I walked into my kitchen yesterday and was instantly taken back to a place I had not visited for a very long time.  I had boiled up some mutton to make Irish stew, and it took me a minute or two, but I was back in Grandad Ken’s caravan.

My Grandad was actually my step Grandad, and for as long as I could remember he lived in a musty caravan at the Brook St Motor Camp.  Nearly every Sunday we would venture up there for a visit with Grandad.

His caravan was a long one, perched by the Brook Stream, and he would give us bread to go down to the stream and feed the ducks or eels, or we would go crawlie hunting for fresh water crayfish.

Grandad’s caravan had a musty smell about it, and lots of cupboards that us kids just itched to crawl through.  He always sat with a big antique radio over his head and a picture of Amundsen with his horse Oats, which I now have in my possession.  In front of him was the flagon and 8oz glass, and in later years, the home brew would be bubbly away in the corner.

He was always thrilled with our adventures and tales that we had to tell, and was proud to call us his grandchildren, he never had any natural children.

Grandad was a recluse, there are very few photos of him, mostly at weddings, or the odd

Nanna Cath, Aunty Jill, Grandad Ken, Grandad Frank and yours truly
The sad thing about this photo, everyone except me are now dead 🙁

christmas party, but he didn’t really go for taking photos.  I remember him dressing up as Santa for the Brook St Motor Camp Christmas parade one year.  He wasn’t very convincing, even to us kids!  But he did it, because they asked him too.

Grandad died of cancer on the 12 December 13 years ago, a year and 12 days after Nanna Cath died.  They hadn’t lived together for years, but had never divorced, and it was just too hard for grandad to live without her.  He was moved to Otumarama Rest Home where he was served drinks at night.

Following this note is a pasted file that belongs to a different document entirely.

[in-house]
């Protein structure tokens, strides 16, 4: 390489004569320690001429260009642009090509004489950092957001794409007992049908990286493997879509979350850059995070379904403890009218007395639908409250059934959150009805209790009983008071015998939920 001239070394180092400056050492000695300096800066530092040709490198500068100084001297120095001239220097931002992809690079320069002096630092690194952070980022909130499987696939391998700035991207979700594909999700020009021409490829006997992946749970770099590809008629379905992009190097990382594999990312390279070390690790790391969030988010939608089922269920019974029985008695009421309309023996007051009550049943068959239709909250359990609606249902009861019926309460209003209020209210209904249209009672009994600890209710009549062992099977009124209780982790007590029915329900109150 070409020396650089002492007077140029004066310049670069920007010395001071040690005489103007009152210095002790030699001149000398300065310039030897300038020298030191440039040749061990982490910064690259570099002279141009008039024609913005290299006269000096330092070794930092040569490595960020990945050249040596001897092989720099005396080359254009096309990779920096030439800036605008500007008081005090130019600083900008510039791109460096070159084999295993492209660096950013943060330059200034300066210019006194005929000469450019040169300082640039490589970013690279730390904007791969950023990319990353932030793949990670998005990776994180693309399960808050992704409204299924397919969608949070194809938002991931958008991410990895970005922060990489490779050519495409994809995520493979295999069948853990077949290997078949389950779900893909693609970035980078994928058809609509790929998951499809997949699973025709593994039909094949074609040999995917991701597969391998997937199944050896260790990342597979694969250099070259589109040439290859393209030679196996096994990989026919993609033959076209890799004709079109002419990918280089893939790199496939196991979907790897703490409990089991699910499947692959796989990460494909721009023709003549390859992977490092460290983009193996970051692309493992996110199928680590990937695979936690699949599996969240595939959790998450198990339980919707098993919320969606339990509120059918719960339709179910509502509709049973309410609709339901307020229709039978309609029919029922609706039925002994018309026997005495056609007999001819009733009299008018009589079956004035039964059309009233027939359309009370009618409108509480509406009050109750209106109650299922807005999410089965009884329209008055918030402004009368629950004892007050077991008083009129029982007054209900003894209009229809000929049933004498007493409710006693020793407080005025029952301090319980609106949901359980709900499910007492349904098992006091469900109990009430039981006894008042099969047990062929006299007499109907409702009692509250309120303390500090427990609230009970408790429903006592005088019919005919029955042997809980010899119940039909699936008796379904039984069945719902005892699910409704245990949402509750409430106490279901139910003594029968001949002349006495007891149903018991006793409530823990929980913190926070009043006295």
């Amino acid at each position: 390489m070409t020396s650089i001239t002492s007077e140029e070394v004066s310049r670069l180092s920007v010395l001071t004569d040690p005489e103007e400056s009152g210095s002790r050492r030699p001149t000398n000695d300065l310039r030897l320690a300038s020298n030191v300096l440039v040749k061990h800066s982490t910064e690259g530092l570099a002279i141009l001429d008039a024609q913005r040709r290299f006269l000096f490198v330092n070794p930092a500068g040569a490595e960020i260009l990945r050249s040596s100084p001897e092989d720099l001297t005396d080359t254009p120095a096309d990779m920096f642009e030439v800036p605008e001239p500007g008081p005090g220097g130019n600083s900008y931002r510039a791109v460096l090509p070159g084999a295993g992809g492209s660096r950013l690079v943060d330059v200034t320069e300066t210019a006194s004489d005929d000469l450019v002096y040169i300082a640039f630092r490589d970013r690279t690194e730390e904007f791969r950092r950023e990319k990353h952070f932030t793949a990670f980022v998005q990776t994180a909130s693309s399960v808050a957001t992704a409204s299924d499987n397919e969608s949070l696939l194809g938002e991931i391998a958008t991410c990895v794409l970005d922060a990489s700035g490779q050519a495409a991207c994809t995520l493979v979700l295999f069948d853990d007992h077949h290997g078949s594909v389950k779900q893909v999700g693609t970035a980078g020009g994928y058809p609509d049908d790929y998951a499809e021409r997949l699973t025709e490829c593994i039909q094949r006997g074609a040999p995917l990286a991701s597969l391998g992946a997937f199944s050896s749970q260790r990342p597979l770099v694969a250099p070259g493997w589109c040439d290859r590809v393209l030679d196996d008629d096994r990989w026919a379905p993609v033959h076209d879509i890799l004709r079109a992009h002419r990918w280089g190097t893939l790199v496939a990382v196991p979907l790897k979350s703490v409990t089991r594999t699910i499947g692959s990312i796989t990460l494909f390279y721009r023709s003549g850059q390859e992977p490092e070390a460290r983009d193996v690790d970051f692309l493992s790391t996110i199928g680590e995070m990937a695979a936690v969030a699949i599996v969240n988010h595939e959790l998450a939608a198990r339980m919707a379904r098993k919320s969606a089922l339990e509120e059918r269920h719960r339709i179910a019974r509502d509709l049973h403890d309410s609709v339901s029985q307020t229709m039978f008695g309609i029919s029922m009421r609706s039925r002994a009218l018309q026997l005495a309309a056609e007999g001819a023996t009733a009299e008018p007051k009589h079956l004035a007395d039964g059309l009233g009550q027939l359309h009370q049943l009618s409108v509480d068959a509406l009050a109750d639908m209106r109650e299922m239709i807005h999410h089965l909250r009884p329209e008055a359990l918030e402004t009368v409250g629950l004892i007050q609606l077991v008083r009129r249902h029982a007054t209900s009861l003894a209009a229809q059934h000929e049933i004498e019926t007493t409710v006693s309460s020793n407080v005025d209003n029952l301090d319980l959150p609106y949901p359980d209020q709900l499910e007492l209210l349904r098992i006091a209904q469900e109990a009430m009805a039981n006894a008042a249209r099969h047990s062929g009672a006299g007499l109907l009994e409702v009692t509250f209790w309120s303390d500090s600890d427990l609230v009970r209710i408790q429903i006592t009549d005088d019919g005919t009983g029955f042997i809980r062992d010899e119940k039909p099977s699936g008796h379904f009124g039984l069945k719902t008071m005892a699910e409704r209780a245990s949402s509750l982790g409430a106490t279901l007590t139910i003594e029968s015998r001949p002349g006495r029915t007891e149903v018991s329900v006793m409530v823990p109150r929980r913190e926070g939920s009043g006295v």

Mum and I had the task of cleaning out his caravan, and I finally got to go through the cupboards that had always intrigued us.  We found lots of books including one about lighthouses that we had given him one year for a birthday or Christmas.  I also found a vinyl jacket which was the perfect fit for me.  It smelled like grandad, and it still does, even now.  I went to visit Grandad with Mum the night before he died.  He eyed the jacket and looked at Mum, she nodded and he did too.  He was pleased to see me wearing it.

I missed Grandad’s death my mere minutes, but I got to hold his hand as Mum and I cried.  It was only the last year that I really got to know Grandad, because my image of him had been tainted by my Nanna’s words.  They loved each other and hated each other with a passion.  That didn’t end with her death, and I can imagine them now arguing in heaven.

Grandad Ken had a hard life, he became a fisherman and lived through many gruelling situations.  But he was a memorable fellow.  At his funeral, which was held at the RSA (at his instructions) there were many people who spoke very highly of him.

Just after the service and afternoon tea, when we headed home, the next door neighbour played “A white sportscoat and a pink carnation” one of Grandad’s all time favourite song.  They never played that song again.  I guess he was telling us that he was alright.  And happy.

I miss you Grandad.  And it was the smell of mutton that made me remember you.  Love you x x x

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